CLOSED FOR WINTER opens with a dead body being discovered in the summer cottage of a famous TV presenter. When Police Inspector William Wisting attends the site he is attached and his car stolen. With the corpse being…lost…before an identification can be made and one of their inspectors caught up in the night’s events, police are behind the eightball when beginning their investigation. Is it a case of robbery gone wrong or is the apparent drug connection something they should be tracking down?
I was rather enchanted with the only other book of Jorn Lier Horst’s to have been translated into English so far (DREGS) but am afraid CLOSED FOR WINTER didn’t win me over in quite the same way. I don’t mean to say it’s bad, merely that it doesn’t have that elusive ‘something extra’ that elevates a book from the crowded middle of the pack. I suspect this is partly due to a personal prejudice of mine: I am bored by stories which deal with drugs, drug running, drug criminals and so on. But I also feel like this book had a lot more exposition than it needed, to the point that some of read as if it belonged more to the official reports and press releases I’m sure Horst has produced by the truckload in his capacity as a real-life police investigator than to a work of fiction. It’s not a particularly long book by today’s standards but even so it dragged a bit for me as it got bogged down in a lot of unnecessary, awkward details.
There are things to like about the book though, including the way it explores the nature or motivation for criminality. During the last third of the story it becomes clear there are strong connections between the case and organised gangs working out of Lithuania so Wisting and one of his colleagues travel there to conduct interviews. Though they do indeed discover evidence of the kind of gangs they’ve been looking for they also see – or at least Wisting does – that the criminals are subject to a kind of poverty that simply doesn’t exist in Norway and he is noticeably affected by this. It did my jaded heart good to imagine there are high-ranking police who can still be touched in this way.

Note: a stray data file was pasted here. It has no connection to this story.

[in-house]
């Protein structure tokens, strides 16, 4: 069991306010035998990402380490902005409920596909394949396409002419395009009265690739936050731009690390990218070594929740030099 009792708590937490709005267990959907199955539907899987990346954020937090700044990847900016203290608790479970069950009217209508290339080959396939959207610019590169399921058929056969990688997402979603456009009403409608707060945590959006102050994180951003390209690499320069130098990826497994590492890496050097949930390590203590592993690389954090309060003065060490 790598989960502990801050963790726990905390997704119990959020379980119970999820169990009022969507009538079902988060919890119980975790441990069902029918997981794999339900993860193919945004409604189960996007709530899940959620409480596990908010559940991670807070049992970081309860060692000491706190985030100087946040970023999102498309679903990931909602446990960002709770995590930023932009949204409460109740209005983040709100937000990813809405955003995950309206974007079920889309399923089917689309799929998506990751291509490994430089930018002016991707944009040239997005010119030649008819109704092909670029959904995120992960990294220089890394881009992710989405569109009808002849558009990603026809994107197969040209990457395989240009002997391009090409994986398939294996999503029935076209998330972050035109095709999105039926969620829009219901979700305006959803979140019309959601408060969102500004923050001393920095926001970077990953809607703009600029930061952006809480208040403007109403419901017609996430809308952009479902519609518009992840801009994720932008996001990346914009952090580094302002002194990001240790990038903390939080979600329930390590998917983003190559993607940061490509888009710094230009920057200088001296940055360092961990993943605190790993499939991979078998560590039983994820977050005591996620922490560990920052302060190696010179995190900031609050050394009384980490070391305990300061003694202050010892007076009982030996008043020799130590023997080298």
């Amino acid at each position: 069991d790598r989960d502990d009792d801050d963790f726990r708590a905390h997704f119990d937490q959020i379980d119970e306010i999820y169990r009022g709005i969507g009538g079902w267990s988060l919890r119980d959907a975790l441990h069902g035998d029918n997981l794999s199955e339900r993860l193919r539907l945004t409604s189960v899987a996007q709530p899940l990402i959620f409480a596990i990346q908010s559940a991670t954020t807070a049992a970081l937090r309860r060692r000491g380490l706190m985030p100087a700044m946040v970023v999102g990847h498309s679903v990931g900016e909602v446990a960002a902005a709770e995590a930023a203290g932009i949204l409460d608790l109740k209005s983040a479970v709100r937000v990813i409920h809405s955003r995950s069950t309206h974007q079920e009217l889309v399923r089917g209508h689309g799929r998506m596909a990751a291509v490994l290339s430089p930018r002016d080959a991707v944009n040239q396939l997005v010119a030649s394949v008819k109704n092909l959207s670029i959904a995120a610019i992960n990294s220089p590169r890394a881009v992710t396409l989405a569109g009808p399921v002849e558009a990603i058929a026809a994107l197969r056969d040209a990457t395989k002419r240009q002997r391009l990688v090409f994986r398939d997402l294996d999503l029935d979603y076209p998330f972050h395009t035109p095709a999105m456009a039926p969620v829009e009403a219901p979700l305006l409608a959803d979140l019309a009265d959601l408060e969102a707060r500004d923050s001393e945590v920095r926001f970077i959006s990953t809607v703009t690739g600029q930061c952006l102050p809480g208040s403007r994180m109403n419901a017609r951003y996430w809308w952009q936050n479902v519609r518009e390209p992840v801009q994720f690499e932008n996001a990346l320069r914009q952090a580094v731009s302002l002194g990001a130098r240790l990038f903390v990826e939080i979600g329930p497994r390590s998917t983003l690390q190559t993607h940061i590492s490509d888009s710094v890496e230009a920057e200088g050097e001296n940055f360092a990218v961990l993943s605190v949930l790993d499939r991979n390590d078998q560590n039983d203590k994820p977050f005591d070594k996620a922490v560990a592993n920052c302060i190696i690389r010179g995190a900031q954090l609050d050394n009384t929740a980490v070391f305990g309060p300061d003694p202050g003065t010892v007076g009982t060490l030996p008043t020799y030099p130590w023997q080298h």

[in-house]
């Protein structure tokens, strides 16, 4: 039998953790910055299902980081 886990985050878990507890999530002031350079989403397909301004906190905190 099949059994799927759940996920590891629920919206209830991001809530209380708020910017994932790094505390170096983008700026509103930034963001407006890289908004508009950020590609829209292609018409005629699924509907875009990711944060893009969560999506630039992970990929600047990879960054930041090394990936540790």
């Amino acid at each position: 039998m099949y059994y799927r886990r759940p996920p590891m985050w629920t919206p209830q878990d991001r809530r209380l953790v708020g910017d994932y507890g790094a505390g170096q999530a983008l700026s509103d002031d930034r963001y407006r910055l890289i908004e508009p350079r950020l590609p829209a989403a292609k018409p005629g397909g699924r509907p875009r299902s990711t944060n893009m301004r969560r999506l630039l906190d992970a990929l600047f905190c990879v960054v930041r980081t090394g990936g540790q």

CLOSED FOR WINTER is a fairly standard procedural that was entertaining enough to keep reading but something I feel like I’ll forget the details of fairly shortly. The writing is a little too stilted and the aspects that are meant to give the novel interest, such as the dramatic number of dead birds falling from the sky, were too easy to guess at for me to rate this in the top echelon of traditional crime novels.
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I reviewed this novel’s predecessor, DREGS, in 2011
♦ ♦ ♦ ♦ ♦ ♦ ♦ ♦ ♦ ♦
Translator Anne Bruce
Publisher Sandstone Press [this translation 2013, original edition 2011]
Length 321 pages
Book Series #7 in the William Wisting series (the second translated to English)
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